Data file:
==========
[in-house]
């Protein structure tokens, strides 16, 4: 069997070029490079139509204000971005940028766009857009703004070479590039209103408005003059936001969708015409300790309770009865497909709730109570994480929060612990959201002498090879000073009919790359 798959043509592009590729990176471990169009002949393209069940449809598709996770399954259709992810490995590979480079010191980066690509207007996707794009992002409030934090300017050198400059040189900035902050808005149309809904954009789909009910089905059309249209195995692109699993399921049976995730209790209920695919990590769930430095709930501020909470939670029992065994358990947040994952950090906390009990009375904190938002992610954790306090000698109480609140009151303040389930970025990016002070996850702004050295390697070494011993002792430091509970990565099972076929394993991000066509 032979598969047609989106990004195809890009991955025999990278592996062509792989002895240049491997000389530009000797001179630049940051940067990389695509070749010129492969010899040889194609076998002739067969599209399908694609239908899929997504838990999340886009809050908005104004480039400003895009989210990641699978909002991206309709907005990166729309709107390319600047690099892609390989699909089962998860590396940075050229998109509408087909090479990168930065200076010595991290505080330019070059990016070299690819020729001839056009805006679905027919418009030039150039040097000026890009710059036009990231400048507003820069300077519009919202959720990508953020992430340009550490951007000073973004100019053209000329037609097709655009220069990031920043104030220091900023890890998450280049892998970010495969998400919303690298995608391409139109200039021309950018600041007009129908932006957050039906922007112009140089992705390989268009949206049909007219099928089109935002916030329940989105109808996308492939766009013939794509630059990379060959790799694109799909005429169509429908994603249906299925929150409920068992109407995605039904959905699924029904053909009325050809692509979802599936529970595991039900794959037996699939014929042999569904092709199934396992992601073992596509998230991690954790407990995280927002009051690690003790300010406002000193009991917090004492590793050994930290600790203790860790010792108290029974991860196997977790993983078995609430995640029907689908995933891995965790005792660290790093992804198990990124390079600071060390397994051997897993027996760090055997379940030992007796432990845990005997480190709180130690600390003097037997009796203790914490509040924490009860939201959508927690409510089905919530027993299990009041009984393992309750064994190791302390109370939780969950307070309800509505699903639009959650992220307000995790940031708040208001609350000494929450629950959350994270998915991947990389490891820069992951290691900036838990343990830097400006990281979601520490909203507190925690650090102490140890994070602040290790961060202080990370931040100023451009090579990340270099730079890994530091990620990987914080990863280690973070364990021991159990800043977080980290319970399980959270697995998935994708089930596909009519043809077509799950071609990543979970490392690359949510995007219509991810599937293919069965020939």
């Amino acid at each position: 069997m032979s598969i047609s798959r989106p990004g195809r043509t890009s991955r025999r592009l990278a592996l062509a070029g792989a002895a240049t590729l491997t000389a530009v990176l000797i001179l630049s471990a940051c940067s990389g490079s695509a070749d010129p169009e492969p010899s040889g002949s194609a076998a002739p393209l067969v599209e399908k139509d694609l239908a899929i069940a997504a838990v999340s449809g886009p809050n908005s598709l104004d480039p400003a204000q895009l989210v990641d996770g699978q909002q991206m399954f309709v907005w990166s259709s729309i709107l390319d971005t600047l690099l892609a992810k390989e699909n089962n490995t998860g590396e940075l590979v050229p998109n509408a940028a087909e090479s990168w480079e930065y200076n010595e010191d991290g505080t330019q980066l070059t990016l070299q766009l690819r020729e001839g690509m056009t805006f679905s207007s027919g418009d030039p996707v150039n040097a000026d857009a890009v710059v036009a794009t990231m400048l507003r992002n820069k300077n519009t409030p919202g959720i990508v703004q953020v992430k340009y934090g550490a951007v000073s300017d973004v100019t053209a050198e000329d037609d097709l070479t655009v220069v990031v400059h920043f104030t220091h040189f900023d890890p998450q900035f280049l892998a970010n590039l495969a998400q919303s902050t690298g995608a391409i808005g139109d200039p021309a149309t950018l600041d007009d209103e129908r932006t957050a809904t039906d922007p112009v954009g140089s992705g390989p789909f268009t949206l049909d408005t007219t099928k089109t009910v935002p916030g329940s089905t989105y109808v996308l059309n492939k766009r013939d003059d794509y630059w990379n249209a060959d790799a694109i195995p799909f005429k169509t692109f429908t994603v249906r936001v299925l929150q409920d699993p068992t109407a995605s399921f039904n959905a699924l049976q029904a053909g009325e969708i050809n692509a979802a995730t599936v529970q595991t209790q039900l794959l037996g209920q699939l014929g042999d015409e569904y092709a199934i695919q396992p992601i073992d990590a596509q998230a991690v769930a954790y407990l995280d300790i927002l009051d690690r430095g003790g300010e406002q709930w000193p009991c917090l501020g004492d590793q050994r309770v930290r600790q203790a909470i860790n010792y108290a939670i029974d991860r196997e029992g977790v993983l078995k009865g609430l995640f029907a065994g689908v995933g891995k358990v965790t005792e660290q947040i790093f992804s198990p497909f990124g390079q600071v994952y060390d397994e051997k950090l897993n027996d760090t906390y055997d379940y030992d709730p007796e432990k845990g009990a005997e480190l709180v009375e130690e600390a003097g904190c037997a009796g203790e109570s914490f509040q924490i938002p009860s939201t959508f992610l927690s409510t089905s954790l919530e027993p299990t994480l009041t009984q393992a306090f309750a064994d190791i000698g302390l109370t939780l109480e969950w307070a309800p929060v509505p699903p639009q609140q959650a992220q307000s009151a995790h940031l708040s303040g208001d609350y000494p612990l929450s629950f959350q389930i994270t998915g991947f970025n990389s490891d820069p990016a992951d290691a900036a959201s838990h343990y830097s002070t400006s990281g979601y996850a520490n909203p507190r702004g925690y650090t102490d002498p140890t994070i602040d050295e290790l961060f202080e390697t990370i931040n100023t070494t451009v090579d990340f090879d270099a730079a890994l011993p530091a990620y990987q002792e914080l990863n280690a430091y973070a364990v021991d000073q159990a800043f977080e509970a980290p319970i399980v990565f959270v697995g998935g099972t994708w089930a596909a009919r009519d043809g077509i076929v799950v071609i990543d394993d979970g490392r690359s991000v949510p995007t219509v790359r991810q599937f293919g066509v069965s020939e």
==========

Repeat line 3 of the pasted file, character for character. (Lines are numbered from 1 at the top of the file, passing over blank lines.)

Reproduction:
């Amino acid at each position: 069997m032979s598969i047609s798959r989106p990004g195809r043509t890009s991955r025999r592009l990278a592996l062509a070029g792989a002895a240049t590729l491997t000389a530009v990176l000797i001179l630049s471990a940051c940067s990389g490079s695509a070749d010129p169009e492969p010899s040889g002949s194609a076998a002739p393209l067969v599209e399908k139509d694609l239908a899929i069940a997504a838990v999340s449809g886009p809050n908005s598709l104004d480039p400003a204000q895009l989210v990641d996770g699978q909002q991206m399954f309709v907005w990166s259709s729309i709107l390319d971005t600047l690099l892609a992810k390989e699909n089962n490995t998860g590396e940075l590979v050229p998109n509408a940028a087909e090479s990168w480079e930065y200076n010595e010191d991290g505080t330019q980066l070059t990016l070299q766009l690819r020729e001839g690509m056009t805006f679905s207007s027919g418009d030039p996707v150039n040097a000026d857009a890009v710059v036009a794009t990231m400048l507003r992002n820069k300077n519009t409030p919202g959720i990508v703004q953020v992430k340009y934090g550490a951007v000073s300017d973004v100019t053209a050198e000329d037609d097709l070479t655009v220069v990031v400059h920043f104030t220091h040189f900023d890890p998450q900035f280049l892998a970010n590039l495969a998400q919303s902050t690298g995608a391409i808005g139109d200039p021309a149309t950018l600041d007009d209103e129908r932006t957050a809904t039906d922007p112009v954009g140089s992705g390989p789909f268009t949206l049909d408005t007219t099928k089109t009910v935002p916030g329940s089905t989105y109808v996308l059309n492939k766009r013939d003059d794509y630059w990379n249209a060959d790799a694109i195995p799909f005429k169509t692109f429908t994603v249906r936001v299925l929150q409920d699993p068992t109407a995605s399921f039904n959905a699924l049976q029904a053909g009325e969708i050809n692509a979802a995730t599936v529970q595991t209790q039900l794959l037996g209920q699939l014929g042999d015409e569904y092709a199934i695919q396992p992601i073992d990590a596509q998230a991690v769930a954790y407990l995280d300790i927002l009051d690690r430095g003790g300010e406002q709930w000193p009991c917090l501020g004492d590793q050994r309770v930290r600790q203790a909470i860790n010792y108290a939670i029974d991860r196997e029992g977790v993983l078995k009865g609430l995640f029907a065994g689908v995933g891995k358990v965790t005792e660290q947040i790093f992804s198990p497909f990124g390079q600071v994952y060390d397994e051997k950090l897993n027996d760090t906390y055997d379940y030992d709730p007796e432990k845990g009990a005997e480190l709180v009375e130690e600390a003097g904190c037997a009796g203790e109570s914490f509040q924490i938002p009860s939201t959508f992610l927690s409510t089905s954790l919530e027993p299990t994480l009041t009984q393992a306090f309750a064994d190791i000698g302390l109370t939780l109480e969950w307070a309800p929060v509505p699903p639009q609140q959650a992220q307000s009151a995790h940031l708040s303040g208001d609350y000494p612990l929450s629950f959350q389930i994270t998915g991947f970025n990389s490891d820069p990016a992951d290691a900036a959201s838990h343990y830097s002070t400006s990281g979601y996850a520490n909203p507190r702004g925690y650090t102490d002498p140890t994070i602040d050295e290790l961060f202080e390697t990370i931040n100023t070494t451009v090579d990340f090879d270099a730079a890994l011993p530091a990620y990987q002792e914080l990863n280690a430091y973070a364990v021991d000073q159990a800043f977080e509970a980290p319970i399980v990565f959270v697995g998935g099972t994708w089930a596909a009919r009519d043809g077509i076929v799950v071609i990543d394993d979970g490392r690359s991000v949510p995007t219509v790359r991810q599937f293919g066509v069965s020939e």